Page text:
Full size Printed Plans Ocean Tug Scale of ¼ in=1 ft L 38" suitable for radio control


Listing for full size Printed Plans

Not a KIT or MODEL

Knight of St. Patrick

Full size printed plan on a sheet 40" x 34"

Seven page article with description and photos

NOTE: No building notes for builders with some experience

Scale of ¼ in=1 ft

Length 38 in.   

Beam 5 ½ in

Power electric or gas

suitable for radio control

weight of about 10 lb.

P.N. Thomas.

 The drawing was made from measurements taken from a model in the Liverpool Museum with assistance from their staff. The Knight of Sf. Patrick was built by the Grangemouth Dockyard Co., and was engined by Dunsmuir and Jackson of Glasgow 

   John Prendevillewas the manager of the Mersey Original Steam Tugs Company from 1856. It was he who first introduced the name Knight of ... to the Liverpool tug scene. At first he operated paddle tugs of around 130 tons, but in 1883 he placed an order for the first of a series of large twin-screw tugs for ocean towing. The first, the Knight of the Cross, was sold almost at once to the Admir- alty who, at that time, were buying up big civilian tugs of that type. In 1884 she was replaced by the Knight of St. John, and in 1886 a consort was added in the shape of the Knight of St. Patrick. The way of registering these vessels was somewhat unorthodox by today s standards. Each tug was registered in its own name as a separate company, e.g., the 'Knight of St. Patrick Steam Tug Company' (J. Prendeville, manager). The Knight of the Cross finished up in Spain as the San Antonio, and the other two went to Turkey. The dimensions of the Knight of St. Patrick vary according to the register consulted, but in the Mercantile Navy List of 1889 she is shown as 147.2 ft. x 22.6 ft. x 12.4 ft. with a gross tonnage of 274 tons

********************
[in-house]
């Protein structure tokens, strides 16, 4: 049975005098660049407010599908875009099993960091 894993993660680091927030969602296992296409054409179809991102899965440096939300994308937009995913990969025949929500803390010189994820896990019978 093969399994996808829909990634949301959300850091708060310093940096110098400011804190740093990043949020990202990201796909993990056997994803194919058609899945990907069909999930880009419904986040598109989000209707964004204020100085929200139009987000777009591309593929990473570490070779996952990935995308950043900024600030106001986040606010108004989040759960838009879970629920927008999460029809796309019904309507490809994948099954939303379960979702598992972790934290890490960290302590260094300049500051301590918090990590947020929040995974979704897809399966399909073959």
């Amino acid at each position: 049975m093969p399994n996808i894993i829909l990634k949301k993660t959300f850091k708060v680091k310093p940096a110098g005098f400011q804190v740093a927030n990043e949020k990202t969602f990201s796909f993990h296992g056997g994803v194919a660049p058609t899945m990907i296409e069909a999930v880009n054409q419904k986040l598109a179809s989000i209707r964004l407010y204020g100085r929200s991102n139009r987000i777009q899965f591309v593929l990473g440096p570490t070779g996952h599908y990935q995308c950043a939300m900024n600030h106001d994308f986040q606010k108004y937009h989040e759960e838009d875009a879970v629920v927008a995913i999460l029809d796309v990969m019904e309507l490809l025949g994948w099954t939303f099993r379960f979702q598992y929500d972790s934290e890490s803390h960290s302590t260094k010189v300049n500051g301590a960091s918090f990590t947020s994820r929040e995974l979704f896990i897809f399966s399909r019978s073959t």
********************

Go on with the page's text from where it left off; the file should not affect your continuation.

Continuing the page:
Thank you for looking Rose

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